“It has really been about dedicated staff going over and above,” he says. “They made sure the residents were cared for and were kept safe in a very difficult situation.”

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Baking season returns to the Willows

Residents bake 5 apple pies for recent tea social

At Willows Estate, autumn is baking season, says life enrichment aide (LEA) Azaria Kanda.

“As the weather cools, the leaves turn yellow, red and fall, it’s the perfect time to bake all the good old homemade pies and cakes to warm our hearts,” he tells The OMNIway.

With LEA Rosalie Patchell supervising, a group of residents at the Aurora, Ont. long-term care home were recently busy preparing and baking five apple pies that were served during a tea social on Oct. 18.

Aside from the residents’ work resulting in delicious apple pies for everyone to enjoy, baking also brought back many fond memories for the residents, Azaria says.

“These ladies, along with Rosalie, were socializing while reminiscing about their own former baking hobbies, family gatherings and much more,” he says.

“It is such a delight to watch these ladies fully immersed in this activity, for we know how much this has a positive effect on people. You can feel the exhilaration and pure joy as one is in charged of peeling the apples, while one is working on the dough and the other is helping set up the trays in preparation for the baking.”

Azaria adds that activities like this also bring back a valuable sense of accomplishment for residents, who know the fruits of their labour were enjoyed by many.

“No matter how old you are or where you sit in life, you want to feel like you are making a contribution to society or even a small living circle,” he says.

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BSO interventions have enhanced quality of life for Riverview Manor residents during pandemic

Team members reflect on how they have helped residents through a challenging time

The global COVID-19 pandemic has been challenging to deal with for all people living in long-term care homes, but many residents who are also living with cognitive impairment have found the lack of family contact and physical restrictions the pandemic has brought to be especially challenging, say members of Riverview Manor’s Behavioural Supports Ontario (BSO) team.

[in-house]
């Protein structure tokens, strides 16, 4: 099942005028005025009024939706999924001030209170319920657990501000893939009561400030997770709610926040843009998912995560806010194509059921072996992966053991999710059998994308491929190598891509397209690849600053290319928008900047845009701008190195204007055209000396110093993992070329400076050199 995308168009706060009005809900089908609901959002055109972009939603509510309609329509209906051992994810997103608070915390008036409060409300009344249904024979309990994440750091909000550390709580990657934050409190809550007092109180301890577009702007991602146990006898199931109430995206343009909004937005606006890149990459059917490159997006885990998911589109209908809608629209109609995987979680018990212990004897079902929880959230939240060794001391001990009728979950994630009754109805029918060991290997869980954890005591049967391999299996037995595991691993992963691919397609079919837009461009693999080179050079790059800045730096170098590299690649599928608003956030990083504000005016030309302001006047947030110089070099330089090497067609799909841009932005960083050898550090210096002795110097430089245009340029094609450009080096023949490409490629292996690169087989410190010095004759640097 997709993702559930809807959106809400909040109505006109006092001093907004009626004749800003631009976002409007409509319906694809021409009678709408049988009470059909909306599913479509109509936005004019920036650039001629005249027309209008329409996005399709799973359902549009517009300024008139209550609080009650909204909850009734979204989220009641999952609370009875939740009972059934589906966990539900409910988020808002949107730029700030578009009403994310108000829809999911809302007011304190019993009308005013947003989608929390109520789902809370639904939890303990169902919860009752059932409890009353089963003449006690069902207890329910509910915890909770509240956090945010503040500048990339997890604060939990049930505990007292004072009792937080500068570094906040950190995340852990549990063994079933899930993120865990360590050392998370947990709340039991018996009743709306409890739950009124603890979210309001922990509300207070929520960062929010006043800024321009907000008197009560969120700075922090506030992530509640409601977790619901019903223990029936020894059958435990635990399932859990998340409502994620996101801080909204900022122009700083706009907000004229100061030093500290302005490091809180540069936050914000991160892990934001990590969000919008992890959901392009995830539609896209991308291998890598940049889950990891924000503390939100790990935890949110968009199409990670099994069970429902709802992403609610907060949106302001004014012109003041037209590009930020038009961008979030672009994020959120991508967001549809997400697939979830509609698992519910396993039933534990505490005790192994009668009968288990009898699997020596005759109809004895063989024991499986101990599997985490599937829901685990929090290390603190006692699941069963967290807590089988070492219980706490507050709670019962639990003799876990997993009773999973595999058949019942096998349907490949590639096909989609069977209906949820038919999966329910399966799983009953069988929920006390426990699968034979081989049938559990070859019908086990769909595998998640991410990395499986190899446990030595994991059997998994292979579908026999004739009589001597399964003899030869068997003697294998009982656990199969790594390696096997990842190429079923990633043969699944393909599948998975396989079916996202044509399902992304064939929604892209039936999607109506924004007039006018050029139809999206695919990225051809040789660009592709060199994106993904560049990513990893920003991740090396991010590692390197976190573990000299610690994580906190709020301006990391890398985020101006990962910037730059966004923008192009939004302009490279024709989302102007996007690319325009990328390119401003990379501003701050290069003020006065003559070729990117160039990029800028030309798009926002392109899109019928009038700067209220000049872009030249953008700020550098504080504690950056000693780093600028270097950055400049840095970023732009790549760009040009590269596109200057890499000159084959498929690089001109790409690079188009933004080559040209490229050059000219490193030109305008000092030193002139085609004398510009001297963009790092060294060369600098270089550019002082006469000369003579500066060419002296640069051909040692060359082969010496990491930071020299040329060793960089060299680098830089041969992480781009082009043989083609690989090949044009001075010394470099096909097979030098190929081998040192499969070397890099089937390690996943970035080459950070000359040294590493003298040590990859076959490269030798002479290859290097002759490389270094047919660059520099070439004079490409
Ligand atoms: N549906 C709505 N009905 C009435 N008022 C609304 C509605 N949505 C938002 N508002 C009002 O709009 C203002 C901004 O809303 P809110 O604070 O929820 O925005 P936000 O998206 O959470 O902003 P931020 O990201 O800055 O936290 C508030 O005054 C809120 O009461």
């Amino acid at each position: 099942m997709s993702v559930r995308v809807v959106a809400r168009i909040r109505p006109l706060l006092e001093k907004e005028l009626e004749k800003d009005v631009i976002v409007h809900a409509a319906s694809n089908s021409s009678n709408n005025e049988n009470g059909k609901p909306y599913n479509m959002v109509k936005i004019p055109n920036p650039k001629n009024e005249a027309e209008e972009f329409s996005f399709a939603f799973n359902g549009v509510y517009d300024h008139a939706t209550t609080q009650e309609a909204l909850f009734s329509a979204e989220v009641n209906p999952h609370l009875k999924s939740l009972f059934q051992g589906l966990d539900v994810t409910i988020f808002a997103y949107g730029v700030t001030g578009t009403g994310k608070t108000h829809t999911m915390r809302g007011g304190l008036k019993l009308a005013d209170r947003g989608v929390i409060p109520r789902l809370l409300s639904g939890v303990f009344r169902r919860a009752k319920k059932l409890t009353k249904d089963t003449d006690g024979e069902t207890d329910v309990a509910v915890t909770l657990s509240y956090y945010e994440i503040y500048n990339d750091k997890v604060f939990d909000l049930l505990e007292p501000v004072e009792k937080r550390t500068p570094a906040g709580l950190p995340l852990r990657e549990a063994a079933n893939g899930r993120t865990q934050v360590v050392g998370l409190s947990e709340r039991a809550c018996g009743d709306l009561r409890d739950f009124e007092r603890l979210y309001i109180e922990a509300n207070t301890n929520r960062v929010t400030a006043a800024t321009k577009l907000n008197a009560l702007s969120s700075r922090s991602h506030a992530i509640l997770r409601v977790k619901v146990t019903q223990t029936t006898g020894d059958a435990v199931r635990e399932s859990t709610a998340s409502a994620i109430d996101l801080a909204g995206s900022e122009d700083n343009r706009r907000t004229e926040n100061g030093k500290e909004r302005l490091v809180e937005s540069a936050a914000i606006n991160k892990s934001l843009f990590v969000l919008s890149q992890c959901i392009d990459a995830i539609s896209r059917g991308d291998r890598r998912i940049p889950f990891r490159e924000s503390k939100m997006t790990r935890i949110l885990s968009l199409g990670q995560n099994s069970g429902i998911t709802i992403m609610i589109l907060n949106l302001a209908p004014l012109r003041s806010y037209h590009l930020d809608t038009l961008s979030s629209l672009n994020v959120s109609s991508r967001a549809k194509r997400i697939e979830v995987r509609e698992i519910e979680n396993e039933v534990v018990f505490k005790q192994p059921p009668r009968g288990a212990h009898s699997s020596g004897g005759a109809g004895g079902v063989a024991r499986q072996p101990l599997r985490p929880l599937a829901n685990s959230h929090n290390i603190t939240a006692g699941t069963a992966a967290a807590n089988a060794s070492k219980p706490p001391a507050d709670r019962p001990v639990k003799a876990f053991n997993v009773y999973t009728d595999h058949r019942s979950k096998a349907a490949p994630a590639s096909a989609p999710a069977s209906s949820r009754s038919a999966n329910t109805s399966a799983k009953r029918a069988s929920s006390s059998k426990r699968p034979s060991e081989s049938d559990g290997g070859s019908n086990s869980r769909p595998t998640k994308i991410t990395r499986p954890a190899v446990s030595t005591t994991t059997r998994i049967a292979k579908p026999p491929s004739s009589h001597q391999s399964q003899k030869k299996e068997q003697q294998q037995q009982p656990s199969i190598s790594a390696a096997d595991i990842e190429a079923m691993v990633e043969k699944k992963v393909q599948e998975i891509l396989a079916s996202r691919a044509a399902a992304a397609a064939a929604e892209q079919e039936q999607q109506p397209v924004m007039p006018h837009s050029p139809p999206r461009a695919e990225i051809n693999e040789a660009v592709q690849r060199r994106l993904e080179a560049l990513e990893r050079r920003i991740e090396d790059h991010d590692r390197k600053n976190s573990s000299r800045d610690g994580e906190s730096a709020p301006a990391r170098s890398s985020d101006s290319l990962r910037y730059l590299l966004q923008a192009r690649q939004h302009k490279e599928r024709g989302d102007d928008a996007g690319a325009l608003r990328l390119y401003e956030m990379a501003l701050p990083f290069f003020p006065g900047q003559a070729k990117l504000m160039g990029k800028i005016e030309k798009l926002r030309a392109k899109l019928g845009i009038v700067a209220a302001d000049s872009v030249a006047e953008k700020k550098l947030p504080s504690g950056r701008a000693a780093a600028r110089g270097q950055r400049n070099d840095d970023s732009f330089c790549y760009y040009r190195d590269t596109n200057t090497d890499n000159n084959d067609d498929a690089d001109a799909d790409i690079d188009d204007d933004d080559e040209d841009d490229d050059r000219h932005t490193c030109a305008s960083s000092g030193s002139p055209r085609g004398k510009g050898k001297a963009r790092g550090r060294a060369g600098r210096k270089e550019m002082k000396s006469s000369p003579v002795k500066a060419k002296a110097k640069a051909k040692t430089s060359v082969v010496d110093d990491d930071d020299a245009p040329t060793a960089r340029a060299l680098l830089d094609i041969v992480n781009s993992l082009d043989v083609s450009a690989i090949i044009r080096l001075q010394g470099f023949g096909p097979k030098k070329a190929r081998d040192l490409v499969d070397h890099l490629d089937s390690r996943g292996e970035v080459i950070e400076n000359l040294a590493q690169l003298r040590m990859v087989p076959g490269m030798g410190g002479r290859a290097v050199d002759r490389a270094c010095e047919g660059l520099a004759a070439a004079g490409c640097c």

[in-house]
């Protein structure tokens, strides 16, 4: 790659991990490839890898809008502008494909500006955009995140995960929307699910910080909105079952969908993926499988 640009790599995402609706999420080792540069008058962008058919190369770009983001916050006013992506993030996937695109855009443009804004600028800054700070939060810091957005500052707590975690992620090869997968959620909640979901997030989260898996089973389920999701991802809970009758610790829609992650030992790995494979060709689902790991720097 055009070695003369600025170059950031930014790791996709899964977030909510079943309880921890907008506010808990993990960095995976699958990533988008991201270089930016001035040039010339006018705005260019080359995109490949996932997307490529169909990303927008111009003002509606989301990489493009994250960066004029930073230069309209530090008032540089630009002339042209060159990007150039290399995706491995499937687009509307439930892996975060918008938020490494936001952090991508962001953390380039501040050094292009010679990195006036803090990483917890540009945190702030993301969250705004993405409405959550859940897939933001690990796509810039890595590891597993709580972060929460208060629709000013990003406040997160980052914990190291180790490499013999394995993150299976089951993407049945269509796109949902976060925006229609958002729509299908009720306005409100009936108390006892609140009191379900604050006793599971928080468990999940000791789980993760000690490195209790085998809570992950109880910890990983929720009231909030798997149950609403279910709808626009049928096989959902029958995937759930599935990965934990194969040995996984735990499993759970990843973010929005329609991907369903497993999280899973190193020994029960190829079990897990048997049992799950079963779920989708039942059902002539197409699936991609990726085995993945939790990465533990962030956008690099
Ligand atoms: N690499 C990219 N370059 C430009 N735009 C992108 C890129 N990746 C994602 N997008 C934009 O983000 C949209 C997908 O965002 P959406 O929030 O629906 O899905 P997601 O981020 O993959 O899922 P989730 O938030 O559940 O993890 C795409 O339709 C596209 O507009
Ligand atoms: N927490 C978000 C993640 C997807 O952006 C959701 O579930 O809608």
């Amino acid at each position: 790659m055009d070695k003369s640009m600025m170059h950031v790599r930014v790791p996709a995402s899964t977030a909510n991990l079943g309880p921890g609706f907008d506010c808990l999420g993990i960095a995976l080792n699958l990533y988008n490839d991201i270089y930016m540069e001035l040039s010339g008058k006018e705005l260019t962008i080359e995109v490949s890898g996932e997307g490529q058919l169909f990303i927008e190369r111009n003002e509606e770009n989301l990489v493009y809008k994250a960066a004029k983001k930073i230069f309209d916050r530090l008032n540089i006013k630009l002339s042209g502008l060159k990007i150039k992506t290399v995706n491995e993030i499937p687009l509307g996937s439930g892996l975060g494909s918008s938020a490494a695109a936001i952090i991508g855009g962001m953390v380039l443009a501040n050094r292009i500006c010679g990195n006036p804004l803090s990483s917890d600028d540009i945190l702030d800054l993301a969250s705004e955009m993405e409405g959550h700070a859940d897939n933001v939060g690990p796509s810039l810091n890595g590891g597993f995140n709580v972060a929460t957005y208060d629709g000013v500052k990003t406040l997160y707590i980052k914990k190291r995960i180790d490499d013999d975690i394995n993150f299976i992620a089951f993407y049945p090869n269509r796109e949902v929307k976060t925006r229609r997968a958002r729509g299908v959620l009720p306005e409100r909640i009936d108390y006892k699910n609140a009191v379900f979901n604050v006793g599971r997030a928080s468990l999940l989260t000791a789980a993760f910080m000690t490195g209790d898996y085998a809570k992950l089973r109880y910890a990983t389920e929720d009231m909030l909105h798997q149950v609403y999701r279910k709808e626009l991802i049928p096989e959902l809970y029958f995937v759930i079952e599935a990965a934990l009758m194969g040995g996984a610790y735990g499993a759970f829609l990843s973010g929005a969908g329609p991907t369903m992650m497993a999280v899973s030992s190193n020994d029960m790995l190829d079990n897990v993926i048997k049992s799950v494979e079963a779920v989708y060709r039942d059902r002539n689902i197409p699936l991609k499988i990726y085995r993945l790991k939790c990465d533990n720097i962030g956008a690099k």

However, Karlie Phillips and Carly Kenny say the BSO team has applied interventions that have helped residents of the Peterborough long-term care home through this difficult time.

For example, one resident living with cognitive impairment who will sometimes wander was finding restrictions difficult to cope with during an isolation period, so BSO team members engaged her in activities she found interesting.

Of note, Karlie says the resident enjoys colouring and sorting activities, so team members would bring her colouring books and sorting games that would keep the resident busy and, most importantly, happy.

On those occasions when the resident wished to leave her room, Karlie says she would equip the resident with a mask and accompany her to the dining room where they could be alone.

Karlie would then provide one-to-one activities to safely give the resident the change of environment she needed.

Adapting to the resident’s needs worked well, Karlie says.

“The resident understood why (the restrictions were in place); we had to explain why things were different and why we have to wear masks, and eventually she would stay in her room,” Karlie explains.

Sometimes the resident would come to her doorway, but team members understood this was a cue the resident was looking for someone to spend time with, so team members would stay with the resident.

Carly notes that isolation can increase agitation for people living with dementia, but by using BSO interventions and working collaboratively with other staff members, the BSO team members can enhance quality of life for residents.

“We really want to make sure that we have interventions to make sure residents (maintain their quality of life) – it’s a process, but we’ve been successful,” she says.

BSO team lead Becky Dennie says BSO skills have been “very important” during the pandemic.

“It has been especially important to have the specially trained staff to work with people exhibiting behaviours because (the pandemic) does create new behaviours – loneliness being huge – and having those familiar faces popping in to see them throughout the day has helped,” she says.

BSO is a provincial initiative that’s enhancing quality of life for seniors affected by dementia and other conditions that can cause agitation. The funding, which is provided to long-term care homes through the province’s 14 Local Health Integration Networks, is largely put towards staff education.

– More to come